Sloth lady of Suriname

For 16 years, Monique Pool and her group have worked relentlessly to rescue the slow-moving mammals and return them to the wild.

Monique Pool, known to many as the “Sloth Lady,” is somewhat of a celebrity in Suriname’s capital city, Paramaribo.

Founder and director of Green Heritage Fund Suriname and a CNN Hero, Pool is the person people call if they find a sloth who needs to be rescued. When she pulls up in her van, which is recognizable by a sloth decal, residents and tourists photograph her as she works to take sloths from places they shouldn’t be, due to the loss of their forest habitat, encroaching urbanization and climate change. For a week in December 2019, before the pandemic began, Justin Mott photographed her, too.

Mott is an American photojournalist living in Vietnam. He has always been an animal lover, so a few years ago he decided to start Kindred Guardians, a long-term, self-funded project that documents people around the world who have dedicated their lives to animal conservation. He learned about Pool from a friend who works for Welttierschutzgesellschaft (WTG), an animal welfare organization. After being introduced to Pool, Mott scheduled an eight-day trip to Suriname and hoped that he’d witness a sloth rescue during that week.

Pool, 56, was born in the Netherlands but has lived most of her life in Suriname, a South American nation north of Brazil. She is a Surinamese national and loves her country and its wildlife. She was a translator but got into sloth rescue when she was looking for her lost dog at a shelter over a decade ago. The shelter did not have their dog, but it did have a baby sloth who needed help. Pool couldn’t resist and took in the sloth. In 2005, she started the Green Heritage Fund. Her organization has rescued more than 1,000 sloths since its beginning.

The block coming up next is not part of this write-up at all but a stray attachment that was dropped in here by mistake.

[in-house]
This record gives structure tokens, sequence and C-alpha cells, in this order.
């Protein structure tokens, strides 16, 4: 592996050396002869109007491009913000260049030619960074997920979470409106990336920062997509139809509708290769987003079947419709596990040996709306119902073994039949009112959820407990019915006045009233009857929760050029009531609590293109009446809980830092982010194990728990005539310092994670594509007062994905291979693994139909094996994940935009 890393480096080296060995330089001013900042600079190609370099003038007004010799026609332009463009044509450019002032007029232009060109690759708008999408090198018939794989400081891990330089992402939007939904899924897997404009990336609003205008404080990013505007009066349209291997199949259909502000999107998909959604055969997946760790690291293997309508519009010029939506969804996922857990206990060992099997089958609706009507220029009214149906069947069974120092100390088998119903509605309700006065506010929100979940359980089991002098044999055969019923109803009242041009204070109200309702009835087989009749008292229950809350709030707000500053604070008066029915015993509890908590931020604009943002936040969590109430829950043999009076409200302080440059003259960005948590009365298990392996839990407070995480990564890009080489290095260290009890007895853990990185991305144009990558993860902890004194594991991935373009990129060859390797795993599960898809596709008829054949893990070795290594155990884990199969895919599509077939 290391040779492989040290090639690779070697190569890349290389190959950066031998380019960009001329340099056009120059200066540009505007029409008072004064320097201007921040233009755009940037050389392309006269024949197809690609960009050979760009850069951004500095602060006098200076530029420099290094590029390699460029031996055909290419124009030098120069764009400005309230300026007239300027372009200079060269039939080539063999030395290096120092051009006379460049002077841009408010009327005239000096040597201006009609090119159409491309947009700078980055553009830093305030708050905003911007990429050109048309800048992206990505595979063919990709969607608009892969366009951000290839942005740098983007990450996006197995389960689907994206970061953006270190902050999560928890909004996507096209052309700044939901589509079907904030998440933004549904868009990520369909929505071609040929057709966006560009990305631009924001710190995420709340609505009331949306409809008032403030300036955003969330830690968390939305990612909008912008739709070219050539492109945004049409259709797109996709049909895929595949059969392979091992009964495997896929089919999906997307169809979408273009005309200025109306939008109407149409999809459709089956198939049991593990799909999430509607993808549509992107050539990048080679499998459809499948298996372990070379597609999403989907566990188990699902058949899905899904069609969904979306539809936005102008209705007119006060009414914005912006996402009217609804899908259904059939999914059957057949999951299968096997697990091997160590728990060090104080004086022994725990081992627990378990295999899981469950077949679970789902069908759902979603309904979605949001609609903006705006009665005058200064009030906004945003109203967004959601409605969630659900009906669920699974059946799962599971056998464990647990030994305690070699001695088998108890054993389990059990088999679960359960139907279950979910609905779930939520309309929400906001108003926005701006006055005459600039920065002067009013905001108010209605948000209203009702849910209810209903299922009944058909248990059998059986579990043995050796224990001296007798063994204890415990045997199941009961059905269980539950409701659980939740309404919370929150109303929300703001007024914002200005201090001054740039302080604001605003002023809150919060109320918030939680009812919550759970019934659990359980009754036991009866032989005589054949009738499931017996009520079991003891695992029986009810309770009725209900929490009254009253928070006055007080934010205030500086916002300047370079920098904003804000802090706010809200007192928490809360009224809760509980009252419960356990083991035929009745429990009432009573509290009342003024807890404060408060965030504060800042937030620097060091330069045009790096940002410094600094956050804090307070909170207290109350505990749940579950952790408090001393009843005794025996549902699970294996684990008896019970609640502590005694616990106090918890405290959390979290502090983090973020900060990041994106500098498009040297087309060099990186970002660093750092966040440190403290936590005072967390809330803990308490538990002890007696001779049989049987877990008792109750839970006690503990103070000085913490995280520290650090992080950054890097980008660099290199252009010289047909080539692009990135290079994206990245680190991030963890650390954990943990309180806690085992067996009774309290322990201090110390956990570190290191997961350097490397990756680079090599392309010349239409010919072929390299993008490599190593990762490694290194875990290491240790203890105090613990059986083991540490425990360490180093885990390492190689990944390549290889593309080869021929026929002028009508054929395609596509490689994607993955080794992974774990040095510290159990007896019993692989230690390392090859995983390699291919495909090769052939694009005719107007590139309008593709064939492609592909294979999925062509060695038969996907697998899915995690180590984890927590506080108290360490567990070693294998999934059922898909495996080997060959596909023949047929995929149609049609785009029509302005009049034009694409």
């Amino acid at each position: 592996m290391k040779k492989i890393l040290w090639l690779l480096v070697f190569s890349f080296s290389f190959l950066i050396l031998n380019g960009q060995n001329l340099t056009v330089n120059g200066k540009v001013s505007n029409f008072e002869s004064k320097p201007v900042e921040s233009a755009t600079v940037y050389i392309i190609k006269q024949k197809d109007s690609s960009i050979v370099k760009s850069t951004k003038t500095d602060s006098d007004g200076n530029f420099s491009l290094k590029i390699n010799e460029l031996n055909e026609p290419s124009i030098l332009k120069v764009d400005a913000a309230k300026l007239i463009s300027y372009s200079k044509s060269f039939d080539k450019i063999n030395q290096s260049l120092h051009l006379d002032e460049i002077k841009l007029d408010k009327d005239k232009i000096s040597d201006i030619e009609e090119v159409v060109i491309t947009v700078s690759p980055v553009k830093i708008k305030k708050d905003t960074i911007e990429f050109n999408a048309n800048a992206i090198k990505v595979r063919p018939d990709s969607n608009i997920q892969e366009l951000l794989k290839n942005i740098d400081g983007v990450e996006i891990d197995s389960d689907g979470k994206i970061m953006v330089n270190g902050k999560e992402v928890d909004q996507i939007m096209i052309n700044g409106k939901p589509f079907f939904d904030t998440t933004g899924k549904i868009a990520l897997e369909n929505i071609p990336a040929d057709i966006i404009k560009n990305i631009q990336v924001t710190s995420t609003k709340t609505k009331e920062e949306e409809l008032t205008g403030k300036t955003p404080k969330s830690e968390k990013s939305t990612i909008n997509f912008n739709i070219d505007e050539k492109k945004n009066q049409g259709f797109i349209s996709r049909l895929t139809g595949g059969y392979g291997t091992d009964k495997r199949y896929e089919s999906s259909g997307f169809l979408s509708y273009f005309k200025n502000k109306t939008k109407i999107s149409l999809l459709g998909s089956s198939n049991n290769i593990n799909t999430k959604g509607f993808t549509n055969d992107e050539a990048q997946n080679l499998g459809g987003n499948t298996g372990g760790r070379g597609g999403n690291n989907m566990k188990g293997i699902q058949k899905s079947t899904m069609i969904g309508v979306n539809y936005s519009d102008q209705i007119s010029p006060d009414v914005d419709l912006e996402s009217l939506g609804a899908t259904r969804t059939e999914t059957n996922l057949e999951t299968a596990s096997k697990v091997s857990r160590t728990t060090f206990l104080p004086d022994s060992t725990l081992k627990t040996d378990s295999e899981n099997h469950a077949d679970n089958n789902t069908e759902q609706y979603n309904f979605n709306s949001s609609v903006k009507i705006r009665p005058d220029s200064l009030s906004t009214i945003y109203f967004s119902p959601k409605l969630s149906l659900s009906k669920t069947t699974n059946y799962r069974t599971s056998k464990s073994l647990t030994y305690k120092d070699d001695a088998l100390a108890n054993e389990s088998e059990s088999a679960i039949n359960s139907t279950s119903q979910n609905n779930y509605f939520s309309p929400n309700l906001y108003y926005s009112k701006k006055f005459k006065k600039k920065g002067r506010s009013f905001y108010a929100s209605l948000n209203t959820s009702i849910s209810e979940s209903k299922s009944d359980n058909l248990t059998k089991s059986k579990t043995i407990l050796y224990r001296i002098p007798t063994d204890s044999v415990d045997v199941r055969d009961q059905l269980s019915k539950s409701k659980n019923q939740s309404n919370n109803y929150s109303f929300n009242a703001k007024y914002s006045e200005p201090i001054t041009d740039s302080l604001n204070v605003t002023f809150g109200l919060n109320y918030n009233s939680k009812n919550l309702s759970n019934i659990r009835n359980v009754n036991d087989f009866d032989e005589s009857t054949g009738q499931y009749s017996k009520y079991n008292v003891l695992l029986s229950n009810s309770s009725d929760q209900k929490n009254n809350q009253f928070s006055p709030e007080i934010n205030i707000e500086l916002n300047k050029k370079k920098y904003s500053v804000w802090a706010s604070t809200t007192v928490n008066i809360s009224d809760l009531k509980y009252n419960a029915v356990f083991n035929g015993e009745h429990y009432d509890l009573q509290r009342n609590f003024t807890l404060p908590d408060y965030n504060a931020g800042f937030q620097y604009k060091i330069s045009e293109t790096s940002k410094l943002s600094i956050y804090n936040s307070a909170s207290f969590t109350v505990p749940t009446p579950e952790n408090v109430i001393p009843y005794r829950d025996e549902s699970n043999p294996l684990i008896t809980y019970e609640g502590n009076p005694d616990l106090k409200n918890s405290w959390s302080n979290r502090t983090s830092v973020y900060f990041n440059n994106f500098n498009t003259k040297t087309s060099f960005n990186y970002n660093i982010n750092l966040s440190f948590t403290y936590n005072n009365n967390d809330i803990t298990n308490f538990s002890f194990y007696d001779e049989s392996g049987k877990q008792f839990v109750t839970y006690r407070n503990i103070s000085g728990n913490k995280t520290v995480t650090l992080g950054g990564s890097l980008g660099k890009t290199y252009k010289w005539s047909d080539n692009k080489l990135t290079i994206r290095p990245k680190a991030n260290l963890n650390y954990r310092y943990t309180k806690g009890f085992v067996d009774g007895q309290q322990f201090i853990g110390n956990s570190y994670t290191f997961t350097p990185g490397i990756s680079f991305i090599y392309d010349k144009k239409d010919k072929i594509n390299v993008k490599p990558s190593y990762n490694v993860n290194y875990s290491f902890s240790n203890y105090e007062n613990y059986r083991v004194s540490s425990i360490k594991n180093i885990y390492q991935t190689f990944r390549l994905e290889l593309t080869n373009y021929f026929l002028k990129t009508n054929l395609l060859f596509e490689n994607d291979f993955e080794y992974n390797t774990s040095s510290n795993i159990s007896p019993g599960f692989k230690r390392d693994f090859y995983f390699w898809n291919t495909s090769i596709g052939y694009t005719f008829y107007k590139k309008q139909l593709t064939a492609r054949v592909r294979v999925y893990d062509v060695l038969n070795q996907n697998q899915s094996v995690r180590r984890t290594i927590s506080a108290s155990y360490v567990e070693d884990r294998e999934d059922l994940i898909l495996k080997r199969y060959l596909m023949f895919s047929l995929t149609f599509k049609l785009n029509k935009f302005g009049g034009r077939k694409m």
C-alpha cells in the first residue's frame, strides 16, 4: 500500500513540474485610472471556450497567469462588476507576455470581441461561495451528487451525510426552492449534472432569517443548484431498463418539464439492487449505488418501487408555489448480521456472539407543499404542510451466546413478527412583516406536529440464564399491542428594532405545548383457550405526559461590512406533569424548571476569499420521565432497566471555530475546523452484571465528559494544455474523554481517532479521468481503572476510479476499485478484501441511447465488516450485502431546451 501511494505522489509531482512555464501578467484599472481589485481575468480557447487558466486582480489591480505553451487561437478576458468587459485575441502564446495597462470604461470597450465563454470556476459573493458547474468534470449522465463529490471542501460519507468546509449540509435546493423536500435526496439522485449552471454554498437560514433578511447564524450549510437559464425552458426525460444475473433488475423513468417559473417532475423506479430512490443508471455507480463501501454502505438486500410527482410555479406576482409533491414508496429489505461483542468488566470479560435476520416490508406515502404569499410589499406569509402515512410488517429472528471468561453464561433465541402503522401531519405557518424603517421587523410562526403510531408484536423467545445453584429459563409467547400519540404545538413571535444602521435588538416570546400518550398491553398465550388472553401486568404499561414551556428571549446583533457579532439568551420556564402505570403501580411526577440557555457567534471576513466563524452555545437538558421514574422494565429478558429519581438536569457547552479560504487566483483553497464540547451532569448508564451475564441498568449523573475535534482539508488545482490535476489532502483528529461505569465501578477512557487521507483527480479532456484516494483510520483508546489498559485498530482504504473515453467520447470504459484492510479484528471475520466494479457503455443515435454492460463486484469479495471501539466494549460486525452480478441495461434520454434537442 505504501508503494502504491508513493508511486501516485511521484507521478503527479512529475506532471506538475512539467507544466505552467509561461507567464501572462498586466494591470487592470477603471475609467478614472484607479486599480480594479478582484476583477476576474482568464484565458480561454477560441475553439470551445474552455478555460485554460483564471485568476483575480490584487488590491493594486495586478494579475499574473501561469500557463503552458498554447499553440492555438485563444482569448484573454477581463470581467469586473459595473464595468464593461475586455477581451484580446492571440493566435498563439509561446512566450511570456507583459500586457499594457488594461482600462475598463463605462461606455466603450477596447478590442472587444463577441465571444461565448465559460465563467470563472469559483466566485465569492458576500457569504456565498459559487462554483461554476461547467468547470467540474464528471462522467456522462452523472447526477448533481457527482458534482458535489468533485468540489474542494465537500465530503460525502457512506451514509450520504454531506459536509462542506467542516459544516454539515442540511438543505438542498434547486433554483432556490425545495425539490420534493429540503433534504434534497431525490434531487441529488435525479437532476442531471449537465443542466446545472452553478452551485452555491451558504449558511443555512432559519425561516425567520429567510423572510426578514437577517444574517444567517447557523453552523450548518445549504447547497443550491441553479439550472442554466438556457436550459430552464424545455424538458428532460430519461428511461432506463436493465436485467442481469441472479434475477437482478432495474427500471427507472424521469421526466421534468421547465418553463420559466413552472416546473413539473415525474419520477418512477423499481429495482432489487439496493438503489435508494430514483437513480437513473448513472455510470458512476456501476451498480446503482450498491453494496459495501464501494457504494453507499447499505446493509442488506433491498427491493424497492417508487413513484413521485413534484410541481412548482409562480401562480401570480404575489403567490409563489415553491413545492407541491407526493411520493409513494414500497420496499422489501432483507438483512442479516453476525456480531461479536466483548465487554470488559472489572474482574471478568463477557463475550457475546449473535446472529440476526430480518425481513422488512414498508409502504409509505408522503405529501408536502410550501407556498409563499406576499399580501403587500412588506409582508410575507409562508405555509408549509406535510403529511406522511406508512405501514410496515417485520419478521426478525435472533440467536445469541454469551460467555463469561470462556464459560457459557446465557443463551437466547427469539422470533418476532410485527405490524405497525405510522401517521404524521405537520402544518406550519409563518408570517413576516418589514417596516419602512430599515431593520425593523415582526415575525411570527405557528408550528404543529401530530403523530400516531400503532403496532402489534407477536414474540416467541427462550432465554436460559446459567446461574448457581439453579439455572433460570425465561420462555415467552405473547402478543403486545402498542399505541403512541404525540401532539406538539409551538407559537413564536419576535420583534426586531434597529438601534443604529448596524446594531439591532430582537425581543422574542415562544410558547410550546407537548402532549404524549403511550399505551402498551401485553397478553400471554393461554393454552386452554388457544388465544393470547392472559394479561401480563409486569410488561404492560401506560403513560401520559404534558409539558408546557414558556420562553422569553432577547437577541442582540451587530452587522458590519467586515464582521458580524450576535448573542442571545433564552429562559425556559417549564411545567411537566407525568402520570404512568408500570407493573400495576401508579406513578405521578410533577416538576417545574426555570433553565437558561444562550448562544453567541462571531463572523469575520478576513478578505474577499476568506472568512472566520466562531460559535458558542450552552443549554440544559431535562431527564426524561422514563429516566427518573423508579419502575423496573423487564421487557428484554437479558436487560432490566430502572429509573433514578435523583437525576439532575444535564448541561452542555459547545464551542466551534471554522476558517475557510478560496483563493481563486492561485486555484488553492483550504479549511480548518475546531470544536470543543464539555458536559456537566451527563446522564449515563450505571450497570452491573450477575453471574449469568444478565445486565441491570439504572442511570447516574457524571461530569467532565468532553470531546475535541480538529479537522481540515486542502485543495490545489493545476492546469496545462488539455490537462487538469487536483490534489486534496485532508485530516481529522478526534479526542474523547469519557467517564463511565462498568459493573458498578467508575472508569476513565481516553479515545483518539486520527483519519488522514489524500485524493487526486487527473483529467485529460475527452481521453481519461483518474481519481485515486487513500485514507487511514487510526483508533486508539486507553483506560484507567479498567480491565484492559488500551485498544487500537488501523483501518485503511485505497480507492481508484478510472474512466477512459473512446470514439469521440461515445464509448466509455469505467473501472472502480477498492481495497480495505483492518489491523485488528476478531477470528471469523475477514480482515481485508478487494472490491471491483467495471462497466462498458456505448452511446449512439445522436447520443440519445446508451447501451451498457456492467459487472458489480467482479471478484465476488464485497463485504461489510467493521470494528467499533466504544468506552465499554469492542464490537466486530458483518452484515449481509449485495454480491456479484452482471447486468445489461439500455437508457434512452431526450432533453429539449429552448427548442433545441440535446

Mott says Pool’s fame grew after an event in 2012 that she refers to as “Slothageddon,” or a Sloth Armageddon. On that day, Pool and a group of volunteers rescued over 100 sloths from a fragment of forest that was being developed in Paramaribo. Pool took all the sloths into her home and rehabilitated them before returning them to the wild. Pool says that the biggest threats to sloths come from climate change, especially droughts, deforestation and urbanization.

Pool works relentlessly to rescue the arboreal, slow-moving mammals and return them to the wild. Her organization is funded by her own money, private donations and help from German nongovernmental organization WTG. With no formal background working with sloths, she has learned everything she knows from her own research and with help from experts in Costa Rica and Brazil. When Pool is called about a sloth, she will go retrieve it, even in the middle of the night, and bring it back to her rehabilitation center to check on its health before almost immediately returning it to the wild.

After a few days with Pool, Mott says he started to notice that she is always looking up. He says that she was always hyperaware, looking up into the trees while she was walking, talking or even driving. She is constantly looking for fluff in the trees along roadsides and near new housing developments, to see whether there’s anything she can do to help. Mott says Pool is nervous about the future for sloths, but remains optimistic that Suriname can be a good example of conservation for the rest of the world.

In Sight is The Washington Post’s photography blog for visual narrative. This platform showcases compelling and diverse imagery from staff members and freelance photographers, news agencies and archives. If you are interested in submitting a story to In Sight, please complete this form.

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